When I started working with SQL Server we had the pubs database. This was in SQL Server 4.2, and I only used it because code samples from the Internet used it. It wasn't a great database, but it was consistent and known. When Northwind came along, it was a welcome improvement. The schema was larger and a better fit for showcasing various features. However those two samples were superseded by AdventureWorks.
AdventureWorks (ADW) was a fictional bicycle company, and we got a much larger, more complex schema. Perhaps overly complex, but many of us have learned to work with AdventureWorks for our sample code and demos through the years. This sample was released with SQL Server 2005 and then expanded and grown with 2008, 2012, and 2014, including newer features like Filestream and Memory-optimized Tables. However the complexity sometimes caused issues for people that didn't want those features.
There are multiple versions of ADW from MS, a script to make it larger, or even larger, a workload generator, a version for Azure, and more. It seems as though lots of time and effort has been put into building demos and tests against the ADW database. However that might need to change. I saw a note that Microsoft has a new sample database, Wide World Importers, on Github. It's for SQL Server 2016+ as it includes a number of items that are only available on that version. So far, it's bare bones (31 tables, many of them System-Versioned), and MS is looking for comments for improvement. There isn't a lot at Github yet, but I'm expecting that to change over time.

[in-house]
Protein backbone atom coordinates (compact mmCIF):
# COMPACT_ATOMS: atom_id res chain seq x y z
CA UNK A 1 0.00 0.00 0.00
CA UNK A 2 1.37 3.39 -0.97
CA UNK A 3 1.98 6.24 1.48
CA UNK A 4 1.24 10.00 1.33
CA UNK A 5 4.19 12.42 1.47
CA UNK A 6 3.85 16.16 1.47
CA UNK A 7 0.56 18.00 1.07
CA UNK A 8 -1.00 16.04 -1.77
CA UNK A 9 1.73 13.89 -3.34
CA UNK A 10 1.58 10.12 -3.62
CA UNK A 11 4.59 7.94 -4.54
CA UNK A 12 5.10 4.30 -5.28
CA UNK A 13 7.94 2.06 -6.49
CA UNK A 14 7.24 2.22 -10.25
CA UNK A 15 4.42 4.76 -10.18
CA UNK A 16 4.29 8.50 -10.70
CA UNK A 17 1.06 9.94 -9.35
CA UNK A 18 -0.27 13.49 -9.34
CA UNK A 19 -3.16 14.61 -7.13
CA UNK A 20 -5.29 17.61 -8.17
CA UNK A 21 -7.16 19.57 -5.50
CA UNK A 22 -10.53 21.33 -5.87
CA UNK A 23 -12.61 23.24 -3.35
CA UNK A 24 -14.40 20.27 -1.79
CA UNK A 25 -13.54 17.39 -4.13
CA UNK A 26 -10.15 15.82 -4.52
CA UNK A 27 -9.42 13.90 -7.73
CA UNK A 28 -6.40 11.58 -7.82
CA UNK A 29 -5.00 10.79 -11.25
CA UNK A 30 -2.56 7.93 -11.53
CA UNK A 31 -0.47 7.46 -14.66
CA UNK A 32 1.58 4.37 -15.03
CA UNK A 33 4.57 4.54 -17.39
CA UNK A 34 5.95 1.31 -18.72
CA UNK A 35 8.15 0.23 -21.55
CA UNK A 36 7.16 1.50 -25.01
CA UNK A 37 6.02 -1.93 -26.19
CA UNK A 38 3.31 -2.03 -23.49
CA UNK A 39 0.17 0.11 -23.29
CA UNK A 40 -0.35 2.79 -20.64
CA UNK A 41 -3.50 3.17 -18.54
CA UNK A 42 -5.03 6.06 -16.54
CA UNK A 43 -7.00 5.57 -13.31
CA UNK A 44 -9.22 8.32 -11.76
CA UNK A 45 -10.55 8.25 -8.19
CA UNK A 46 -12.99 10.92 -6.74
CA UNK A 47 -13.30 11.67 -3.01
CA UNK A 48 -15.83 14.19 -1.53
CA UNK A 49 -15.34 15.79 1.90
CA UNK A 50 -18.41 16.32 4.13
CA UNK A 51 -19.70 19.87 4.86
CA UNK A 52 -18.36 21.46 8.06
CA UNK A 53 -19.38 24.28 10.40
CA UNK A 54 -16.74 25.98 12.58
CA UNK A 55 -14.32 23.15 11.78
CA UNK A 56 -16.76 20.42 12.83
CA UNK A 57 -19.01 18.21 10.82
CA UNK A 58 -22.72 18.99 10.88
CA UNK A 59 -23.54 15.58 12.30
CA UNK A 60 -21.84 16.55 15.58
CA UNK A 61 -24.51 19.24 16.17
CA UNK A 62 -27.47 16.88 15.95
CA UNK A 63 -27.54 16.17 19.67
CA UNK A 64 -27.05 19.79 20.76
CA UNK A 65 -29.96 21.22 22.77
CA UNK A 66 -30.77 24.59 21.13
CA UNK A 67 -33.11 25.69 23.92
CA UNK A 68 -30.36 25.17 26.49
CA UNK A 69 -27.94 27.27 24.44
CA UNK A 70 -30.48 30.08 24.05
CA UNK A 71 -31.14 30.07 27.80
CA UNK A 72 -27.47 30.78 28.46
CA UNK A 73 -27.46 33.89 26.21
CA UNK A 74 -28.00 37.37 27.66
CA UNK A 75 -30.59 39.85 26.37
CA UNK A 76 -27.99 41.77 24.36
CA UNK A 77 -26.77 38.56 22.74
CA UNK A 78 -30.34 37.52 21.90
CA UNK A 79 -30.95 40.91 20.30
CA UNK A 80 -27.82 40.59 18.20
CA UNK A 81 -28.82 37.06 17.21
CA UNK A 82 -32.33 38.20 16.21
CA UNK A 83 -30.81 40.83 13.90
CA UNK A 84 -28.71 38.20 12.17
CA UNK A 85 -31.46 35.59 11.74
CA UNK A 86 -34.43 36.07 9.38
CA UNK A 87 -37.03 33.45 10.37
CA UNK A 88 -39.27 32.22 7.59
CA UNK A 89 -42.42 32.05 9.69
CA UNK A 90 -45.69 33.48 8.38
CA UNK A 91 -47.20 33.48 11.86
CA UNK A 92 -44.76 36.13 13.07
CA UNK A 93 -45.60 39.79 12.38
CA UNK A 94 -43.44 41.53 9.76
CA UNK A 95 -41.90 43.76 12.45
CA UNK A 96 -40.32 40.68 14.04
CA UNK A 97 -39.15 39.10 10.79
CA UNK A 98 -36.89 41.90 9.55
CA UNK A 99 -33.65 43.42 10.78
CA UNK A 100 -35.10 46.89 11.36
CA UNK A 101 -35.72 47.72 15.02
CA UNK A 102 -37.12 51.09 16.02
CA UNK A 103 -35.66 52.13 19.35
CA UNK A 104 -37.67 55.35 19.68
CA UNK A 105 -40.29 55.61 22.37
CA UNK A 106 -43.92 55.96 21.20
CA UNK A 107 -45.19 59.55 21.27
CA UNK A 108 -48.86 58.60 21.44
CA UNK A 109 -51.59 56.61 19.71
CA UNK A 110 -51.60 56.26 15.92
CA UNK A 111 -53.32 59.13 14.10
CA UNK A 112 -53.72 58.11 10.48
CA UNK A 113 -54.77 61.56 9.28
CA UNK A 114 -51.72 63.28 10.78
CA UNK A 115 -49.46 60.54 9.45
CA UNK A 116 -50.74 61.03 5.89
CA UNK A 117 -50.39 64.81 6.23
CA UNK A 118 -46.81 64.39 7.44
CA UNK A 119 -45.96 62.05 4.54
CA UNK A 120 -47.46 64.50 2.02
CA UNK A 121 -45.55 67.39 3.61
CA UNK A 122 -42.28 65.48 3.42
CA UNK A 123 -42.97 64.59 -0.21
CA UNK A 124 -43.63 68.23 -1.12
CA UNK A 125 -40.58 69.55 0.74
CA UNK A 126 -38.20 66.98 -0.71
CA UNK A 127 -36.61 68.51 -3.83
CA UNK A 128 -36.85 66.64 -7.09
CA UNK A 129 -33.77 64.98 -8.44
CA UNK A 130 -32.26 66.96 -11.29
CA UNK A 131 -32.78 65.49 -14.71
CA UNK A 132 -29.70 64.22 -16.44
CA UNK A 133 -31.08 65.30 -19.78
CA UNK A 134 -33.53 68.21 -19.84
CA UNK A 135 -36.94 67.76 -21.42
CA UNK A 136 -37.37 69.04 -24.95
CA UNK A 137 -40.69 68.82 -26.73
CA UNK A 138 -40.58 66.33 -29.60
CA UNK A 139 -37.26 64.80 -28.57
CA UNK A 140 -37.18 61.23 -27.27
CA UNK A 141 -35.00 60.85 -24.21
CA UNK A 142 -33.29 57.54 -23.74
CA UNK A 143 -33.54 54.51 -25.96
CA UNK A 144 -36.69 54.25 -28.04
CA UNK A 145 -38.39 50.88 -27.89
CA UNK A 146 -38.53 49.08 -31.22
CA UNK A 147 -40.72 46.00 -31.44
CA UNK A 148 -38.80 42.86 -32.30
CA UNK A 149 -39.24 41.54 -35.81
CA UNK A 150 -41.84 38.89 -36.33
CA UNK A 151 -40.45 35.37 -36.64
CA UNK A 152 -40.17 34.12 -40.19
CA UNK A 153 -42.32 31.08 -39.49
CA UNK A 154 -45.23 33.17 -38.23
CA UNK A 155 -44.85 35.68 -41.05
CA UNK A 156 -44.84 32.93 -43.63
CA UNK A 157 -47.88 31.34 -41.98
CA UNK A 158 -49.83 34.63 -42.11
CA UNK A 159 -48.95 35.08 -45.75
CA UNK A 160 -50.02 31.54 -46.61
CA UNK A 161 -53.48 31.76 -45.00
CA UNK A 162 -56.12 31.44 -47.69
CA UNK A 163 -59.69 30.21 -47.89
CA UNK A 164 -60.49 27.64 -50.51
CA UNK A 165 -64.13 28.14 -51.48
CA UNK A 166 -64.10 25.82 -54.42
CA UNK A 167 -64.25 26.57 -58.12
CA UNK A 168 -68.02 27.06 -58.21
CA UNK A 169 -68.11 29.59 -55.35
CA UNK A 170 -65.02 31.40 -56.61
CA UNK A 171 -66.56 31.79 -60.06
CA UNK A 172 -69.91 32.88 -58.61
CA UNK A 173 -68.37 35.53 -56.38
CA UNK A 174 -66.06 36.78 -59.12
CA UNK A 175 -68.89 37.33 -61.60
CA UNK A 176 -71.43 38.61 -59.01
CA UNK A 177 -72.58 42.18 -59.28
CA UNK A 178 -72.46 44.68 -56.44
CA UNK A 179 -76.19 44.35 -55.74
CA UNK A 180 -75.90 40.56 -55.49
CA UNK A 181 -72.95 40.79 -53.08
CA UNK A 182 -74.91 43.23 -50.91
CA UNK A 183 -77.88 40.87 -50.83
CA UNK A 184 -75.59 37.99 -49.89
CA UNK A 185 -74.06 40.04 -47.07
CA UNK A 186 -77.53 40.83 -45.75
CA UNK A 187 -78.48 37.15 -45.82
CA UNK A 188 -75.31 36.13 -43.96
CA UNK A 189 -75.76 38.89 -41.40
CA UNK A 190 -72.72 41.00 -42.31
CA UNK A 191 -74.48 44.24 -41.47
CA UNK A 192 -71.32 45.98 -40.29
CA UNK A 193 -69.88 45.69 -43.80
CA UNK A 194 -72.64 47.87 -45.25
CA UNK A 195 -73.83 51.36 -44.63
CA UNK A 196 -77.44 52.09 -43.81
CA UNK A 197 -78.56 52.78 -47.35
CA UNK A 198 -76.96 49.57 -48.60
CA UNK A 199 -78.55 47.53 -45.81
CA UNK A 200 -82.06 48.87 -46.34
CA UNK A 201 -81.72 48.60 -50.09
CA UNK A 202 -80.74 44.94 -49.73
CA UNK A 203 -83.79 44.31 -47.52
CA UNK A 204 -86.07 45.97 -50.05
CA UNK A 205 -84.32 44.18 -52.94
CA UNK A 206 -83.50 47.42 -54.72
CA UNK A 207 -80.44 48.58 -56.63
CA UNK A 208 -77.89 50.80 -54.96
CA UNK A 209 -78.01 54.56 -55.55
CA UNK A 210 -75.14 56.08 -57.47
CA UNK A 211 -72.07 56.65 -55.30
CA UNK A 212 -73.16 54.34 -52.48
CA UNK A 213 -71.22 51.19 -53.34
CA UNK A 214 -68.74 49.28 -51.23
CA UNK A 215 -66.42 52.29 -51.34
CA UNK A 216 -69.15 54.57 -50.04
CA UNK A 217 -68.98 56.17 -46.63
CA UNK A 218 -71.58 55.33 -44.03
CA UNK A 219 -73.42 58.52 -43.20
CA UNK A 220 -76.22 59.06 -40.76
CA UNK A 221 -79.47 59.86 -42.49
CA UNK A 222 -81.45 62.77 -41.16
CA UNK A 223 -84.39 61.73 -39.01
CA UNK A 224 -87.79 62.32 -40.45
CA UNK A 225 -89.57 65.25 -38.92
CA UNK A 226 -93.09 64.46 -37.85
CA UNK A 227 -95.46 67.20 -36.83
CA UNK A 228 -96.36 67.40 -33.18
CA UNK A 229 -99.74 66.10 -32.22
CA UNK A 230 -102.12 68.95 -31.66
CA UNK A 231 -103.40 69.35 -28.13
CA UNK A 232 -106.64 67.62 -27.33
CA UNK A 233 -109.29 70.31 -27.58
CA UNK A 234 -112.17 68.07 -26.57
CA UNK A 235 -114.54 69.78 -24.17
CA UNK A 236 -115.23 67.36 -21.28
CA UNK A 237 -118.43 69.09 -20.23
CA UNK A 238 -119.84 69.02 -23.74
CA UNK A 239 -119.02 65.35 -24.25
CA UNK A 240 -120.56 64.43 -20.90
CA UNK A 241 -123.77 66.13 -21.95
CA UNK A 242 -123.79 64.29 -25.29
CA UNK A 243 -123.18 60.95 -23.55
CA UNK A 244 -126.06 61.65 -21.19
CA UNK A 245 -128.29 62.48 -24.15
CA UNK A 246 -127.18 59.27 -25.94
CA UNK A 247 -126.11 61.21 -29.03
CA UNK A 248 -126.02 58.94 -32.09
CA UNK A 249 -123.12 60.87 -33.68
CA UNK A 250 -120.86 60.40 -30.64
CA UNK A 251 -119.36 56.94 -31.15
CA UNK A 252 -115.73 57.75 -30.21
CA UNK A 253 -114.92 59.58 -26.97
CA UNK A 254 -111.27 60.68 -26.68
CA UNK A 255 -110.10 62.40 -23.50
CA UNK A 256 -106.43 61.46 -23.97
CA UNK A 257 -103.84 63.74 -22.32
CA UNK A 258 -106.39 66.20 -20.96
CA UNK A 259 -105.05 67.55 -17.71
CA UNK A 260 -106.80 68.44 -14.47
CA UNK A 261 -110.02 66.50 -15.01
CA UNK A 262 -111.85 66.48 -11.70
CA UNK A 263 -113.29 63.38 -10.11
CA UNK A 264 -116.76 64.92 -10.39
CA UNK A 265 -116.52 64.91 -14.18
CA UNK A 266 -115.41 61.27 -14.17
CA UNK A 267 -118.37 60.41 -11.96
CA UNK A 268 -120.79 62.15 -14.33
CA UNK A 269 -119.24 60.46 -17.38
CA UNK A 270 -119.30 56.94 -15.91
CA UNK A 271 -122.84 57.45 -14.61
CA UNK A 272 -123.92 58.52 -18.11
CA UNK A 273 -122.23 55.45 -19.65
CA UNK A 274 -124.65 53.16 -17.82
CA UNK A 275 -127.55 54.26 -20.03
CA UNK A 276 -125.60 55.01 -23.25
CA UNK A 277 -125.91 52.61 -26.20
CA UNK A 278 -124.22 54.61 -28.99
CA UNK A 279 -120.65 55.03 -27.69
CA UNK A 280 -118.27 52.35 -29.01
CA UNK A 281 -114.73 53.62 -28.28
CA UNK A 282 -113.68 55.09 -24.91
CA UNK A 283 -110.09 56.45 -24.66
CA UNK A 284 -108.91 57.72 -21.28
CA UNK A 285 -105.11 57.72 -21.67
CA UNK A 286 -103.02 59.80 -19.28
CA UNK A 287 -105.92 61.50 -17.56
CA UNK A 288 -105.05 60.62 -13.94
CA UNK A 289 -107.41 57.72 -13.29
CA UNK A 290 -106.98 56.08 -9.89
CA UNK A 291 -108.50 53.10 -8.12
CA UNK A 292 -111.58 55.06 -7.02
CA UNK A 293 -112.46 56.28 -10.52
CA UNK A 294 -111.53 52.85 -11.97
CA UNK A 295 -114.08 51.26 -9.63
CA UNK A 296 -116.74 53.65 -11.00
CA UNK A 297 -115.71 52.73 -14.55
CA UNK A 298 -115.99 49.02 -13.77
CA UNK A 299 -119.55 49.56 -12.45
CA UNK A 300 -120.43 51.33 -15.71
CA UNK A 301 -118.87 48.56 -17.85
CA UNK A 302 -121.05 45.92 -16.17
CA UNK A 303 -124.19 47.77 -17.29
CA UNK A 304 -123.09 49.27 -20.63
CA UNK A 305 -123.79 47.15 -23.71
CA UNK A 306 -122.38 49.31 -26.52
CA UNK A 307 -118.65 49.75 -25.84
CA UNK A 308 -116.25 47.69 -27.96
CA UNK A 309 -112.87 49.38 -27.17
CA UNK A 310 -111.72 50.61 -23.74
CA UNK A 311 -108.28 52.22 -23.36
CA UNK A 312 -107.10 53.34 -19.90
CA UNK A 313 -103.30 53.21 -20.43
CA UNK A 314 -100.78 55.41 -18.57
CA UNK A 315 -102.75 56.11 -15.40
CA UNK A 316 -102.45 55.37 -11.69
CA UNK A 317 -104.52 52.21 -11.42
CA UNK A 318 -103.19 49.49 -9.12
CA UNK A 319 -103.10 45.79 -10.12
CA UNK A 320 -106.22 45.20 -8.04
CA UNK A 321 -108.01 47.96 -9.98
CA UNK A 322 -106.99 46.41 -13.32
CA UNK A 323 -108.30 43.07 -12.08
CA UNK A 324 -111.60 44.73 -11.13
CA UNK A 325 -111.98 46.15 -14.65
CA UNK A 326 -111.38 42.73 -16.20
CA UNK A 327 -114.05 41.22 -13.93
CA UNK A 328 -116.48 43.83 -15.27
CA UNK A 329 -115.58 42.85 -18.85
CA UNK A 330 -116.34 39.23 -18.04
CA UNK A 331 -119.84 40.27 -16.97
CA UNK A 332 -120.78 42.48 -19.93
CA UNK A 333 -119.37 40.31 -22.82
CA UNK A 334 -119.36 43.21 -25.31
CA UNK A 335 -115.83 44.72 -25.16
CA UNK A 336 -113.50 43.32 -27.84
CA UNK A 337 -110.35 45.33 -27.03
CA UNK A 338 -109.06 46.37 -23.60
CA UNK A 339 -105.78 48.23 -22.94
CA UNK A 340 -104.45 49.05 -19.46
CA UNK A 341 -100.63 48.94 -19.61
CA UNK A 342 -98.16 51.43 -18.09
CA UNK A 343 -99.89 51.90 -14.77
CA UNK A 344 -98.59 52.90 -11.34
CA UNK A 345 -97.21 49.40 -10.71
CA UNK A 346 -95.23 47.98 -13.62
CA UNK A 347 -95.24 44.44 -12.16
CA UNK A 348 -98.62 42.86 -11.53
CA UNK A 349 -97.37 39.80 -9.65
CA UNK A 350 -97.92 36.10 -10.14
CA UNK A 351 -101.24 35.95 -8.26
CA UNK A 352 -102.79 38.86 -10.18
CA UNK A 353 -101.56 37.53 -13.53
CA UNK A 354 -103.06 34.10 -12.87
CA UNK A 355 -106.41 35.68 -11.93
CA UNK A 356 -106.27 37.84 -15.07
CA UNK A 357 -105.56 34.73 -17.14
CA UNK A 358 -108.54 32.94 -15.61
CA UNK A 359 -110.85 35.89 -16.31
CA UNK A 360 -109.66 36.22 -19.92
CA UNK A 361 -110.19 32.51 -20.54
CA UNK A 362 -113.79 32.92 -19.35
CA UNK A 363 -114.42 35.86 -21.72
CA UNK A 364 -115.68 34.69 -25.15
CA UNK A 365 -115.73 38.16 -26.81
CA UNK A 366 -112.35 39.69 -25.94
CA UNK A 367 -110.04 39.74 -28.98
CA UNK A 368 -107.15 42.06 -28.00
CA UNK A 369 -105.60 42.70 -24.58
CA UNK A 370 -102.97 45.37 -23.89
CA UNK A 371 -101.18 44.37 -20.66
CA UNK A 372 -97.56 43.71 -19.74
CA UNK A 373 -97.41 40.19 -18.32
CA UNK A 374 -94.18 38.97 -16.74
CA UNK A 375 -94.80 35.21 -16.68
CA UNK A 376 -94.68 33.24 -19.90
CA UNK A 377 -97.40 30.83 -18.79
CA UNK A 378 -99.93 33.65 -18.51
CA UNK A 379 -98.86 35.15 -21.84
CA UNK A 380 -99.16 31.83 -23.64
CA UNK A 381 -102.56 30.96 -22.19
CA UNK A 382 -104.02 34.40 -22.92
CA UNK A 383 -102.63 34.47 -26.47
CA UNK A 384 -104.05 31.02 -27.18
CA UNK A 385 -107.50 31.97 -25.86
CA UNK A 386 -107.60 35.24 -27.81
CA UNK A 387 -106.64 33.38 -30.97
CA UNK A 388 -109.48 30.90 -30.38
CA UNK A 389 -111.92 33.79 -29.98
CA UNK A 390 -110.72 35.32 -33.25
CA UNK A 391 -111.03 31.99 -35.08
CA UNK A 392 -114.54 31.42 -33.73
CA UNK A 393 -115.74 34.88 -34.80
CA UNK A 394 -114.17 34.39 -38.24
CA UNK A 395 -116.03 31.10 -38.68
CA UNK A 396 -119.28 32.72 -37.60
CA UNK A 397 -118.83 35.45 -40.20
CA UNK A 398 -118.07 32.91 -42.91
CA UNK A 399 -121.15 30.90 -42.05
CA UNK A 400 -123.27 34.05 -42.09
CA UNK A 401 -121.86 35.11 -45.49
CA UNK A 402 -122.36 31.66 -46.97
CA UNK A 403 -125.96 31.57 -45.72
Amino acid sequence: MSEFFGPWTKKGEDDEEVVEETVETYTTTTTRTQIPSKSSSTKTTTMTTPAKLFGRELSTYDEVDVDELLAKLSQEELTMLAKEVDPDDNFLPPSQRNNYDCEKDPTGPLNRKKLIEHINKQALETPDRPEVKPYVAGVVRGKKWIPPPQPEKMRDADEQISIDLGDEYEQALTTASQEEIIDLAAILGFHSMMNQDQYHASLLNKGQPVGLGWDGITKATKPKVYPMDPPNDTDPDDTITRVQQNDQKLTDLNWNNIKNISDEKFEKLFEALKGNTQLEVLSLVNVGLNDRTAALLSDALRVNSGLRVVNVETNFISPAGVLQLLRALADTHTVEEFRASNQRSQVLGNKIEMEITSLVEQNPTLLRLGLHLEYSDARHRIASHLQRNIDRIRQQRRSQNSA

The idea of having sample database is good, but there's effort to maintain them. We've had a few over the years at Redgate for demos, but we may move to using a Microsoft one so we don't have to maintain it. Our preference is AdventureWorks, and maybe we'll end up keeping it alive over time. I'm not sure I want a new database, but I also disliked the confusion of which AdventureWorks database versions would work with which SQL versions. Over time the database was named to include the version year, but it could still be confusing.
Perhaps we should get a new sample every version, but not completely new. Let's have a core schema that's always available, with some tables that are normalized, some not. Some with PKs and FKs, somewithout. We can add new objects for new features. Let's ensure that older scripts work by leaving old objects alone, but new items covering all aspects of database development, are included. Let me know what you think today.